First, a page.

You need 7 to 8 hours of shut-eye a night to prevent high
blood pressure. A 2010 research study from the Brigham
and Women's Hospital, Harvard Medical School, which looked
at data from the 2004-2005 US National Health Interview
Survey, suggests a seven- or eight- hour sleep duration is
the most effective amount of sleep for reducing obesity,
hypertension and diabetes risk.

Make sleep a priority for the sake of your blood pressure and
your overall health. Establish a consistent sleep schedule and
bedtime routine, and create a comfortable environment for
sleep, free from TVs, laptops and cell phones.

2.
Sleeping Too Much Can Also Cause High Blood Pressure

When it comes to sleep and blood pressure, too much sleep
may be too much of a good thing.

Sleep enough, but don’t sleep too much. It seems
oversleeping is also linked with high blood pressure and
other risk factors for cardiovascular disease.

A 2010 study from the University of Washington found that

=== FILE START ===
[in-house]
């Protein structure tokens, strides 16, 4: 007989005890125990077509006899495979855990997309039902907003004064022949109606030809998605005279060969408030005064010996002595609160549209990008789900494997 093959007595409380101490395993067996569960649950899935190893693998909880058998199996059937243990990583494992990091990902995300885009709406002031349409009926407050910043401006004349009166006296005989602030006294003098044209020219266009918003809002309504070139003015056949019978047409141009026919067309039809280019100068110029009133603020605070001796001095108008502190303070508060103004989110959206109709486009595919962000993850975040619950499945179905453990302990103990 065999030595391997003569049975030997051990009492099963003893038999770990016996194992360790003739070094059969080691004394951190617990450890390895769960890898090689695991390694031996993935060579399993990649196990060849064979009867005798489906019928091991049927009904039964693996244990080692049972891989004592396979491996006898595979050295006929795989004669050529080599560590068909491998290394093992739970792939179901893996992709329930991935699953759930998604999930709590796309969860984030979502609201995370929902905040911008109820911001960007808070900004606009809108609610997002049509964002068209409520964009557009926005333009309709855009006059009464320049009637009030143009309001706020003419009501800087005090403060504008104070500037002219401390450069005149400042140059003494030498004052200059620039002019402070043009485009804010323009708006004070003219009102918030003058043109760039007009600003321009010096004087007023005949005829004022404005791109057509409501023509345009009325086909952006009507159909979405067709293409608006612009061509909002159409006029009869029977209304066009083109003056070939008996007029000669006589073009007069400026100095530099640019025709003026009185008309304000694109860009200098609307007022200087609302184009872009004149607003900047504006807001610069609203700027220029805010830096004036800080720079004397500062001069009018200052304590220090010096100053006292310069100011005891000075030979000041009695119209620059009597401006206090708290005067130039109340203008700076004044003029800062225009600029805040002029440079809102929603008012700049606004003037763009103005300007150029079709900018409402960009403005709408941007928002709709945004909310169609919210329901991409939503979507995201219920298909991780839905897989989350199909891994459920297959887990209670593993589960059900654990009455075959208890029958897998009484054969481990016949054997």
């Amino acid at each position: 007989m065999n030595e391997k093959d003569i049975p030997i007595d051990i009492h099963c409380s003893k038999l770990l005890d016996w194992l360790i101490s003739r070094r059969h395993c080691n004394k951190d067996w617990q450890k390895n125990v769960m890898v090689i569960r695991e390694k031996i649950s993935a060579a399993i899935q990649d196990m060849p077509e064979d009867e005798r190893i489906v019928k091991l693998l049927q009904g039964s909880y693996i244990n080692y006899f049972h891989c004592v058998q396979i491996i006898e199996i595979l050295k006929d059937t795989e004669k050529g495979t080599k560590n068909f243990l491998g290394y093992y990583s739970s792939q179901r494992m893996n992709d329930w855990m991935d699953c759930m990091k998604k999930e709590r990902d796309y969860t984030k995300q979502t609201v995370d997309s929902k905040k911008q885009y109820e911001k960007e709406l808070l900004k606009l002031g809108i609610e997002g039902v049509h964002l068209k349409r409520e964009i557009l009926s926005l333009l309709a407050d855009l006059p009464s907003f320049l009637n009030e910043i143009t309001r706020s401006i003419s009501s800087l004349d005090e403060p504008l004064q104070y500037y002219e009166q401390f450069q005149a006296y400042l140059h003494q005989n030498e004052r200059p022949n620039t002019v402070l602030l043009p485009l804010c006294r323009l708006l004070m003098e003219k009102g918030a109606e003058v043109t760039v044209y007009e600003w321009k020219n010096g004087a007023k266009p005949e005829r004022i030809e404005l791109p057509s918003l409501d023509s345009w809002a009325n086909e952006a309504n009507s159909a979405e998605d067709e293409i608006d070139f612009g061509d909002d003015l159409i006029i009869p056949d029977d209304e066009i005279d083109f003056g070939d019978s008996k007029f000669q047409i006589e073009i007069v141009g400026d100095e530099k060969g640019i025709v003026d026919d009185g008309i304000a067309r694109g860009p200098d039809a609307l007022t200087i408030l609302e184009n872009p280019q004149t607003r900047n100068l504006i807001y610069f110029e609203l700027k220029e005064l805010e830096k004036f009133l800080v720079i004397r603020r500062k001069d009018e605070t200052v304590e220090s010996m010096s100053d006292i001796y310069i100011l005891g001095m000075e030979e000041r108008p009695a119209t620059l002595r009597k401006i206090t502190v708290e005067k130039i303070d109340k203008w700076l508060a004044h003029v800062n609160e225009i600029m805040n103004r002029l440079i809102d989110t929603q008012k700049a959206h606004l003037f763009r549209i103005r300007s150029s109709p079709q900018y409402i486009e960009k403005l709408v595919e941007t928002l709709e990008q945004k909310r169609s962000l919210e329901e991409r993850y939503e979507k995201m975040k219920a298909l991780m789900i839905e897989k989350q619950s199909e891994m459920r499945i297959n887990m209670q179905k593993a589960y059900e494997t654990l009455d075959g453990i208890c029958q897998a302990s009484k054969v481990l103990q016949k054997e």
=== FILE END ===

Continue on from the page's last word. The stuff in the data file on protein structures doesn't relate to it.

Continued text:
getting too much sleep (10 hours or more)  was as bad as
too little sleep (six hours or less) in early pregnancy.

Both too little and too much sleep are associated with an
increased risk of high blood pressure in the third trimester.
(Read more about
high blood pressure during pregnancy
and natural remedies that can help to prevent it.)

A 2010 research study from the Department of Community
Medicine, West Virginia University School of Medicine agrees
that seven hours of sleep is the optimum amount for
preventing cardiovascular disease. This research looked at
results from the National Health Interview Survey 2005 and
found both shorter and longer periods of sleep resulted in a
greater risk of cardiovascular disease.

3.
Take a Nap to Lower Your Blood Pressure



Continue reading  page 1        page 2